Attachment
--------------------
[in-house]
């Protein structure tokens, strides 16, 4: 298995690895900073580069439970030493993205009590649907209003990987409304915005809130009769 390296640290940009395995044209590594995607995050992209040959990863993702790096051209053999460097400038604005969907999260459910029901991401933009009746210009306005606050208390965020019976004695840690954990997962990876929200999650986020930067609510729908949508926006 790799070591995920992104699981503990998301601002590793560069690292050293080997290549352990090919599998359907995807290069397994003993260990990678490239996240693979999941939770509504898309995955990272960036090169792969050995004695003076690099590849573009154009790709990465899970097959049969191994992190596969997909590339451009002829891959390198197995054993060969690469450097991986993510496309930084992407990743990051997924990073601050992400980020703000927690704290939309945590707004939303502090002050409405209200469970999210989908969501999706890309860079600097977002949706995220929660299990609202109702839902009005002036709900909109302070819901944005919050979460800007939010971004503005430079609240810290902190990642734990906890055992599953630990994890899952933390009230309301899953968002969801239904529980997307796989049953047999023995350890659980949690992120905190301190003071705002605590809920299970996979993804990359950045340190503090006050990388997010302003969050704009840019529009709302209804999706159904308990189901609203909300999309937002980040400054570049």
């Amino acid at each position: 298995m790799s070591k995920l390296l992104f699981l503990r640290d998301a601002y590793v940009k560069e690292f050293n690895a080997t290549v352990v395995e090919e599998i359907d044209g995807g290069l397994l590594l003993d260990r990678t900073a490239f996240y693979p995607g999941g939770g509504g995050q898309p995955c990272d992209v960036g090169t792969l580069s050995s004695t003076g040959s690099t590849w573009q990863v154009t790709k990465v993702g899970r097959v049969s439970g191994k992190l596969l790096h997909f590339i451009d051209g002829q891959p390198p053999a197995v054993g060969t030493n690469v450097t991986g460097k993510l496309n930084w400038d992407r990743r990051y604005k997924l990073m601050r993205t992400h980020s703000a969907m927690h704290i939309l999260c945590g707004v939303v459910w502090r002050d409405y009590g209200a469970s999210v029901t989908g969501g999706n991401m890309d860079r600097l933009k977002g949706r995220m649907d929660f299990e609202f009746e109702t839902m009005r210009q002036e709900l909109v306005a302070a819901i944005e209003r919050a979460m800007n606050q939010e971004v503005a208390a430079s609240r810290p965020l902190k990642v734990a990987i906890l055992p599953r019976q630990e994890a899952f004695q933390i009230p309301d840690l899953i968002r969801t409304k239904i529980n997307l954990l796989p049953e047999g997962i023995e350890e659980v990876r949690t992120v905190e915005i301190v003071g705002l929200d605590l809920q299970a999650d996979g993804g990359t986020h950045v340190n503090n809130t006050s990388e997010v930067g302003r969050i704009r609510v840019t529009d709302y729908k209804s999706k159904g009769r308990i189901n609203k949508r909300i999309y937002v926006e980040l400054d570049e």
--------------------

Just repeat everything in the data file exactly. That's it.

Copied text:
[in-house]
């Protein structure tokens, strides 16, 4: 298995690895900073580069439970030493993205009590649907209003990987409304915005809130009769 390296640290940009395995044209590594995607995050992209040959990863993702790096051209053999460097400038604005969907999260459910029901991401933009009746210009306005606050208390965020019976004695840690954990997962990876929200999650986020930067609510729908949508926006 790799070591995920992104699981503990998301601002590793560069690292050293080997290549352990090919599998359907995807290069397994003993260990990678490239996240693979999941939770509504898309995955990272960036090169792969050995004695003076690099590849573009154009790709990465899970097959049969191994992190596969997909590339451009002829891959390198197995054993060969690469450097991986993510496309930084992407990743990051997924990073601050992400980020703000927690704290939309945590707004939303502090002050409405209200469970999210989908969501999706890309860079600097977002949706995220929660299990609202109702839902009005002036709900909109302070819901944005919050979460800007939010971004503005430079609240810290902190990642734990906890055992599953630990994890899952933390009230309301899953968002969801239904529980997307796989049953047999023995350890659980949690992120905190301190003071705002605590809920299970996979993804990359950045340190503090006050990388997010302003969050704009840019529009709302209804999706159904308990189901609203909300999309937002980040400054570049």
């Amino acid at each position: 298995m790799s070591k995920l390296l992104f699981l503990r640290d998301a601002y590793v940009k560069e690292f050293n690895a080997t290549v352990v395995e090919e599998i359907d044209g995807g290069l397994l590594l003993d260990r990678t900073a490239f996240y693979p995607g999941g939770g509504g995050q898309p995955c990272d992209v960036g090169t792969l580069s050995s004695t003076g040959s690099t590849w573009q990863v154009t790709k990465v993702g899970r097959v049969s439970g191994k992190l596969l790096h997909f590339i451009d051209g002829q891959p390198p053999a197995v054993g060969t030493n690469v450097t991986g460097k993510l496309n930084w400038d992407r990743r990051y604005k997924l990073m601050r993205t992400h980020s703000a969907m927690h704290i939309l999260c945590g707004v939303v459910w502090r002050d409405y009590g209200a469970s999210v029901t989908g969501g999706n991401m890309d860079r600097l933009k977002g949706r995220m649907d929660f299990e609202f009746e109702t839902m009005r210009q002036e709900l909109v306005a302070a819901i944005e209003r919050a979460m800007n606050q939010e971004v503005a208390a430079s609240r810290p965020l902190k990642v734990a990987i906890l055992p599953r019976q630990e994890a899952f004695q933390i009230p309301d840690l899953i968002r969801t409304k239904i529980n997307l954990l796989p049953e047999g997962i023995e350890e659980v990876r949690t992120v905190e915005i301190v003071g705002l929200d605590l809920q299970a999650d996979g993804g990359t986020h950045v340190n503090n809130t006050s990388e997010v930067g302003r969050i704009r609510v840019t529009d709302y729908k209804s999706k159904g009769r308990i189901n609203k949508r909300i999309y937002v926006e980040l400054d570049e």